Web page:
Discussion:Is D20 the same as Dnd?
From D&D Wiki
 Is D20 the same rules as DND?
I want to know if D20 and DND use the same rules.
Not exactly. 90% of the things are similar; if you understand D&D you will understand d20 Modern. However, there are some differences:
- Class structure -- modern has only 6 "basic classes", which are generic and based on each of the six stats. Advanced classes are more specialized, and prestige classes are for the absolute best in a specific area. Basic classes are modular, allowing you to pick which features you want. All types of classes include bonus feats, so you will have a lot more feats than you are used to
- Defense instead of Armor Class; every class has a defense progression that adds to your defense
- Reputation bonus -- every class has a progression for this as well
- Action points -- an option rule in D&D, action points are an important part of Modern
- Money -- instead of discrete prices, prices of items are a DC and you have to roll a Wealth check to see if you can afford it
- Cover -- d20 Modern uses degrees of cover and concealment, like D&D 3.0
- Feats -- obviously you need different sorts of feats; rules are explained for autofiring, burst firing, driving, flying planes, etc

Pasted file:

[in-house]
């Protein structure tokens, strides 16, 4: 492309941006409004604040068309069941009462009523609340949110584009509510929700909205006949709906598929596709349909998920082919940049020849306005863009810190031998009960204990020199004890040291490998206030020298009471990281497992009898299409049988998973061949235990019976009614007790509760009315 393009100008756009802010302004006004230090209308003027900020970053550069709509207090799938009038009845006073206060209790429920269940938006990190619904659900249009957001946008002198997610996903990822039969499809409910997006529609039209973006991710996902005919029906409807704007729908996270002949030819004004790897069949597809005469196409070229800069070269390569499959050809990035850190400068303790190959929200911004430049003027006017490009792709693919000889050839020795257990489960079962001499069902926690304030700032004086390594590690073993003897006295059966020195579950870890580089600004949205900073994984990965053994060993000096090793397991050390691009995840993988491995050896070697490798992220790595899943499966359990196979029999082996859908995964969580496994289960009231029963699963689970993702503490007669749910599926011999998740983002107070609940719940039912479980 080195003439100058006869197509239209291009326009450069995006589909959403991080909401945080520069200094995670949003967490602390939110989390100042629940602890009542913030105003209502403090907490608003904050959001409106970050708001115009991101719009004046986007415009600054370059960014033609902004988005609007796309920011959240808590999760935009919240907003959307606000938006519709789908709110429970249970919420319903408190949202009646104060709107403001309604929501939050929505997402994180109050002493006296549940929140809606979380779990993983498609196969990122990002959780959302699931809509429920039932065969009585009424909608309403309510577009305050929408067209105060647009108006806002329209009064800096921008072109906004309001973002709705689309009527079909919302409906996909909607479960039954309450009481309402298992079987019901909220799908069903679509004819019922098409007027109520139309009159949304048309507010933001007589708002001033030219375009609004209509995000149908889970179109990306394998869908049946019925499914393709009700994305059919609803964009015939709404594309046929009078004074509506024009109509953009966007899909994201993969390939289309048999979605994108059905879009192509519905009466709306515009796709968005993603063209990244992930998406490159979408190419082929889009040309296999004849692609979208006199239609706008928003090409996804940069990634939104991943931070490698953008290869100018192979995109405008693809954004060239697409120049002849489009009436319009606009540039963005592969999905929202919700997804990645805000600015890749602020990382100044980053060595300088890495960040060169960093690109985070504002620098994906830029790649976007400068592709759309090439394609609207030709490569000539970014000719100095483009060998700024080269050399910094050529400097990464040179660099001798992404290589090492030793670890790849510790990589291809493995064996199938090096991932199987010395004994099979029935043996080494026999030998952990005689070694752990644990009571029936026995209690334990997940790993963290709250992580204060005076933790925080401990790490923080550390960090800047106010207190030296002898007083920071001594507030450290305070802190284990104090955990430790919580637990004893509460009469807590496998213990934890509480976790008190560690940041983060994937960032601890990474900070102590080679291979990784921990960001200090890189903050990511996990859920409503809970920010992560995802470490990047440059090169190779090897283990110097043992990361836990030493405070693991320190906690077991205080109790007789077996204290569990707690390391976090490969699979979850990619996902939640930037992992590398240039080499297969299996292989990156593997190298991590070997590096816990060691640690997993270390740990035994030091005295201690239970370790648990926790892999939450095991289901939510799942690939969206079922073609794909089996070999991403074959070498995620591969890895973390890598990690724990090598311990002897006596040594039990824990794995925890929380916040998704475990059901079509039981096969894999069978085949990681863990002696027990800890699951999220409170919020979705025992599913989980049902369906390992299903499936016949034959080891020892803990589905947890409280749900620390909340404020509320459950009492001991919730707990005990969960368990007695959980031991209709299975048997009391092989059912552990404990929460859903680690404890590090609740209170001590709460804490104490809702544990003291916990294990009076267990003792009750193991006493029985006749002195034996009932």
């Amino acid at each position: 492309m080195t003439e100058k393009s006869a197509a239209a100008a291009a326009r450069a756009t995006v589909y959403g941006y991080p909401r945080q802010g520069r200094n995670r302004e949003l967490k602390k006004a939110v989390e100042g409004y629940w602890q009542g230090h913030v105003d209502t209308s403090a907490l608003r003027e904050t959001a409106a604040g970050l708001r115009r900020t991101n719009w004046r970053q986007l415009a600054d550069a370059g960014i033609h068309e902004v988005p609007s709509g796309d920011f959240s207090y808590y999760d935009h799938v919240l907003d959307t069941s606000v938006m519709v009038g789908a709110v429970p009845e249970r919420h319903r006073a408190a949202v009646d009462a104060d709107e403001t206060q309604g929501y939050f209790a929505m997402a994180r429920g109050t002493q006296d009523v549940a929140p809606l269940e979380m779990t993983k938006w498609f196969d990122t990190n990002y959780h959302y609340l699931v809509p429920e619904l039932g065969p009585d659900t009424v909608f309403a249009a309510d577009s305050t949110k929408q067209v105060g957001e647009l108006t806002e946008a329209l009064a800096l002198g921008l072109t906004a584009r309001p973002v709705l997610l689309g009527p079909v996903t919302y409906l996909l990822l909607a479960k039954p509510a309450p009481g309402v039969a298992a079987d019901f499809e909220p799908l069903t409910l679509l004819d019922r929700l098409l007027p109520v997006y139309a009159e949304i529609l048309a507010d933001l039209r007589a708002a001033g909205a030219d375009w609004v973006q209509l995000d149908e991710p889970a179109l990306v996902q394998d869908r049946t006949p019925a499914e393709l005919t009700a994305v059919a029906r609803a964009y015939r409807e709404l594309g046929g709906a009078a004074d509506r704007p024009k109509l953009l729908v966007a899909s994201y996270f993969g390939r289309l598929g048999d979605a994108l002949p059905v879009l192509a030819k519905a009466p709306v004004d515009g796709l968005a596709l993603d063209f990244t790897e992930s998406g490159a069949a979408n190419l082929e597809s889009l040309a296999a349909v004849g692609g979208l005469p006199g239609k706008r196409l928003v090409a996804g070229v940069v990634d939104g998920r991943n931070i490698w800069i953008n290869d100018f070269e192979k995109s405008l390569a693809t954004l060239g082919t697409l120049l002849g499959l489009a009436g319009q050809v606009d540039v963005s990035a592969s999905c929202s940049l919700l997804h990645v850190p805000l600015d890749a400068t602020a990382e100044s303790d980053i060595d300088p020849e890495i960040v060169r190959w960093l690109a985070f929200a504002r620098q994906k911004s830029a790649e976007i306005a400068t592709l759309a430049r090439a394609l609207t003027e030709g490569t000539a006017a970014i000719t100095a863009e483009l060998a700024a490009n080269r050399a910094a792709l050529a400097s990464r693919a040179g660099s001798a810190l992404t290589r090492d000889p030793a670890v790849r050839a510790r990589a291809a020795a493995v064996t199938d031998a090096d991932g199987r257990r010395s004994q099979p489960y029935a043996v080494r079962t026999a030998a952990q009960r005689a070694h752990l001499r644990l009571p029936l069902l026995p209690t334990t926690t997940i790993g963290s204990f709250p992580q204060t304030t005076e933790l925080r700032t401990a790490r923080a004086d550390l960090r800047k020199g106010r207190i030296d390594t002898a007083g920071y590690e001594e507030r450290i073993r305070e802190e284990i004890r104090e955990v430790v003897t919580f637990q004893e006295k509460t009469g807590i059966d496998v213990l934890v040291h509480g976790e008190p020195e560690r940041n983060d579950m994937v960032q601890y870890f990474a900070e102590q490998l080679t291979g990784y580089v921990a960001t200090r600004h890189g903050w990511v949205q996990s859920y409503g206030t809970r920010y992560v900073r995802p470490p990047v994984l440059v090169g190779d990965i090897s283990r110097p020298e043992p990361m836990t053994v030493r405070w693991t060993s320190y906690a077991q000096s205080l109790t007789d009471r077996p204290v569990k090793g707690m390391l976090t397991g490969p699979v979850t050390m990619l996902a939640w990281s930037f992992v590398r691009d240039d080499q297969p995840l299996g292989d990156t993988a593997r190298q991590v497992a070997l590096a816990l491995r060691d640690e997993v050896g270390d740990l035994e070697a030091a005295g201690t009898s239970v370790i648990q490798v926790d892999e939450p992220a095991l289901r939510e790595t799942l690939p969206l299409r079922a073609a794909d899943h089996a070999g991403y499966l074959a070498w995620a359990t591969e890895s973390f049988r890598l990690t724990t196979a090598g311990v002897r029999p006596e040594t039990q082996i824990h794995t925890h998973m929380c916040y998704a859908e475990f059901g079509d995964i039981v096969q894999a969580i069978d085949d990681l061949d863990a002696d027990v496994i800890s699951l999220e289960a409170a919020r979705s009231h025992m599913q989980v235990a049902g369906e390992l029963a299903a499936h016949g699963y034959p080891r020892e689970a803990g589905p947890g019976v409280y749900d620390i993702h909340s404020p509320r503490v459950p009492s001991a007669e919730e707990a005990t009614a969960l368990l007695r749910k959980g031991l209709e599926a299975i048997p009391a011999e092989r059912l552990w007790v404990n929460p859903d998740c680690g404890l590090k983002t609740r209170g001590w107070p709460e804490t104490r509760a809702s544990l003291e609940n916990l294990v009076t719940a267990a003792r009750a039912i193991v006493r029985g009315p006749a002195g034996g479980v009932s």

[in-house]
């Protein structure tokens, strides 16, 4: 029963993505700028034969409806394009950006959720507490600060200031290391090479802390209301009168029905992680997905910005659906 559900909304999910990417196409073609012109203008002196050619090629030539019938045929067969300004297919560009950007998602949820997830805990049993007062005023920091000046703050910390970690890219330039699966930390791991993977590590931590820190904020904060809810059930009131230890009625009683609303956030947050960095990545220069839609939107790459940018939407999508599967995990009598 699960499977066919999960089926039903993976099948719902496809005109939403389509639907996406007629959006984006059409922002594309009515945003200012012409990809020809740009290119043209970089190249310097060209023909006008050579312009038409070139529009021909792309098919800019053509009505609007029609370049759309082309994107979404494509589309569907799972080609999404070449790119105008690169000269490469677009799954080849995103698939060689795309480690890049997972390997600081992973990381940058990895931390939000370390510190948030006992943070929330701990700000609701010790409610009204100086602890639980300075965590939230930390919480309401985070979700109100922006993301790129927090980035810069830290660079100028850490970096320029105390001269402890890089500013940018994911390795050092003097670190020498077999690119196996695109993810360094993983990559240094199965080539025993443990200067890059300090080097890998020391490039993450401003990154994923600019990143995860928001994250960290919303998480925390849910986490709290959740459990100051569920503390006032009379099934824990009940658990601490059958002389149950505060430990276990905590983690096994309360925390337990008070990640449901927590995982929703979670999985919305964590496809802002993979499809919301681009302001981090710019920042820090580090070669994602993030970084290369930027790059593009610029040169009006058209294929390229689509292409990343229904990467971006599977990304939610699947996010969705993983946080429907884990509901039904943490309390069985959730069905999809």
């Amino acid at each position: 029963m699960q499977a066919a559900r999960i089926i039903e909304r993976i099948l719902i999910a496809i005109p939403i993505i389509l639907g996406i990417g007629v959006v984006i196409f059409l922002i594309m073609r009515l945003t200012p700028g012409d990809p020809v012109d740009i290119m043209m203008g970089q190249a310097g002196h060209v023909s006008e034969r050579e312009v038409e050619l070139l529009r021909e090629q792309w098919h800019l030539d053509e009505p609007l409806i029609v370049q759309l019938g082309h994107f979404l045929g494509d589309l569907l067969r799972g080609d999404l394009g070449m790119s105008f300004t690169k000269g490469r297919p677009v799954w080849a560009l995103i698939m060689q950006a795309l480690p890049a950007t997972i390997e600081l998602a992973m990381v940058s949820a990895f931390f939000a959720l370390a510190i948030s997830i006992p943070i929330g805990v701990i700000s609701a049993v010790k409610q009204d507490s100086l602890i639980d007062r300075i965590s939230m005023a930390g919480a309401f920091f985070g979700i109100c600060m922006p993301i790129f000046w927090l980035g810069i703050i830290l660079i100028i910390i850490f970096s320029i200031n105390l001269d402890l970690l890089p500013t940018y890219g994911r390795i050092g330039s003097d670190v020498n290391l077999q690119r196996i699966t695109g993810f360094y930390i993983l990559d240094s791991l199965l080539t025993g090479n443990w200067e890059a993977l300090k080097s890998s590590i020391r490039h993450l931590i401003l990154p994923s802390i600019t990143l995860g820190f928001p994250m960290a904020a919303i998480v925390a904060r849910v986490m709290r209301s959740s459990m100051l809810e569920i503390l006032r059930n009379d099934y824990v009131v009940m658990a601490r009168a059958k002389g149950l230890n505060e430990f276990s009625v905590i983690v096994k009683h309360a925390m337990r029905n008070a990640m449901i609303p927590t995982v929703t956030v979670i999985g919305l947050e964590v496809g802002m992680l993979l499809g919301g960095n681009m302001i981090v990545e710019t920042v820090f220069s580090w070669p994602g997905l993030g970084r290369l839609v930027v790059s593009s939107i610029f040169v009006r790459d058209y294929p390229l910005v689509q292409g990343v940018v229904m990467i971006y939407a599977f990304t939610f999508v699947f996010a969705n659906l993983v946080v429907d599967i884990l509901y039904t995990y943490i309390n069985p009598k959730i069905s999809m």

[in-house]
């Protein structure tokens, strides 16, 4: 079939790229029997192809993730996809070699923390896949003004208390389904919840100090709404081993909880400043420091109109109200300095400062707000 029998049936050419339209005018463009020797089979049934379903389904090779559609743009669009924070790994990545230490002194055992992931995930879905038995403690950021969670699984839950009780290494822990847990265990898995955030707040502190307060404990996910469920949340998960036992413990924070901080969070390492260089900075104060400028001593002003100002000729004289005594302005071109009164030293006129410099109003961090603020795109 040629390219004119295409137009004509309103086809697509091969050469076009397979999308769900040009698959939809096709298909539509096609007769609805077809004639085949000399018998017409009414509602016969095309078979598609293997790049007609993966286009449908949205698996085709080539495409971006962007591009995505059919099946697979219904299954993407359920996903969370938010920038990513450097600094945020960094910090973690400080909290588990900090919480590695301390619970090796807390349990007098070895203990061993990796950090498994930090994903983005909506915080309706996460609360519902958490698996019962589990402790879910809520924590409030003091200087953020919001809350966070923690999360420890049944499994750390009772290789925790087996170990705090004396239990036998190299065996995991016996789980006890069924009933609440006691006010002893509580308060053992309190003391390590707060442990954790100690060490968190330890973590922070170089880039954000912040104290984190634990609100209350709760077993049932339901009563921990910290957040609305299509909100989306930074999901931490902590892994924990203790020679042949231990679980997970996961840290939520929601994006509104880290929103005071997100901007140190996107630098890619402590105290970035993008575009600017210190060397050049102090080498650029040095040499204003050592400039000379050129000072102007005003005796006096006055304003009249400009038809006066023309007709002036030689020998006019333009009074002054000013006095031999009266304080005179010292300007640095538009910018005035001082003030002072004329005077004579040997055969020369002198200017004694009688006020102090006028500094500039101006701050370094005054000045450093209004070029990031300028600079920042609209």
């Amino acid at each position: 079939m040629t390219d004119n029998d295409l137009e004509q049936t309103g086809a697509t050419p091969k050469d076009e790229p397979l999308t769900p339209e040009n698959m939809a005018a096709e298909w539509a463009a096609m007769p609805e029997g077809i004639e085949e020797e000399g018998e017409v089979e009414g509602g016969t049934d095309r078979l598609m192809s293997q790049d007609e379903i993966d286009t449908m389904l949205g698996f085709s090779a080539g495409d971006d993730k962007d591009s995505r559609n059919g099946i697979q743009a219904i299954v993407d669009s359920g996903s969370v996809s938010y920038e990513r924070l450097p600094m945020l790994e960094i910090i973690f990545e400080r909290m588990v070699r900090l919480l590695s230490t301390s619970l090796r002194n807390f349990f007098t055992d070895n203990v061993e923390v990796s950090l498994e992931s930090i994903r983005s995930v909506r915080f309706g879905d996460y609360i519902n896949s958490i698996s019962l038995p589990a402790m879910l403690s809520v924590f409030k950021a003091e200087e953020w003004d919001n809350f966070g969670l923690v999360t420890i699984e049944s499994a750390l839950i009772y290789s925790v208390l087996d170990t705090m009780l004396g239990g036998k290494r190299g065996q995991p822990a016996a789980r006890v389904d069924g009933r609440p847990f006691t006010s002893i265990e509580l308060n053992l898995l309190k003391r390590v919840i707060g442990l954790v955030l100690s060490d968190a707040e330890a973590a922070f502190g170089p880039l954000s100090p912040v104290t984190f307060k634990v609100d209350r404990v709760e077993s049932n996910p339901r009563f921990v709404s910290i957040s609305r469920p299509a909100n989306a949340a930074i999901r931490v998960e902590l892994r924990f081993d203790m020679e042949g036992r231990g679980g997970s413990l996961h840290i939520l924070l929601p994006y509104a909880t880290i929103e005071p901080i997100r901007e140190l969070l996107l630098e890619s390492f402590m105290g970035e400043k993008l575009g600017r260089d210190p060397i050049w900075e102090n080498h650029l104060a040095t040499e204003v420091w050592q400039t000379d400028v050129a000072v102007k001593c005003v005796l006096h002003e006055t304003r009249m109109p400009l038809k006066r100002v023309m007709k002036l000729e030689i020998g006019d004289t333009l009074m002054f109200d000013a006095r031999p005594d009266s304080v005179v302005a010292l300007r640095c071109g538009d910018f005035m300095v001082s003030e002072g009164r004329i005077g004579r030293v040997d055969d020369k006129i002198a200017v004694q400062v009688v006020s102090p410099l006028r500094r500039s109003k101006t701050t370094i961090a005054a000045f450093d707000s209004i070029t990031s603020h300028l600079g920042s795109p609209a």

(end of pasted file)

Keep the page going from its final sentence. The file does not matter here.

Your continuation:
- Spell power -- even in the highest magic campaign, you don't get to cast spells until at least 4th level
- Starting occupation -- your "pre-hero life" provides skills, feats and possibly money and fame
- Alignment is replaced with allegiance; it's not mandatory like alignment, and includes broader categories like your country or religion
- Lots and lots of little things; not game breakers by any means, just differences necessary to compensate for the fact that you are describing 21st century (or beyond if using d20 Future; 17-20th century if using d20 Past) instead of medieval times.
Edit: I'm assuming you mean d20 Modern. If you are just talking about the D20 System, then that is the system upon which games like D&D and d20 Modern are built. To use an analogy, the d20 system is a white cake mix, and you add flavors to it to customize it how you want. If you want a chocolate cake mix (D&D) you add cocoa (armor class) and chocolate frosting (knowledge: arcana); if you want a strawberry cake (d20 Modern) you add strawberries (defense) and whipped cream frosting (knowledge: technology).
Edit2: I'm also assuming you mean D&D 3.x. 4e is basically not even the same game; it doesn't play nicely with D&D 3.x, nor does it correlate with d20 Modern (which if it had to have an edition, falls somewhere between the D&D equivalent of 3.0 and 3.5).
Thanks this really helps alot.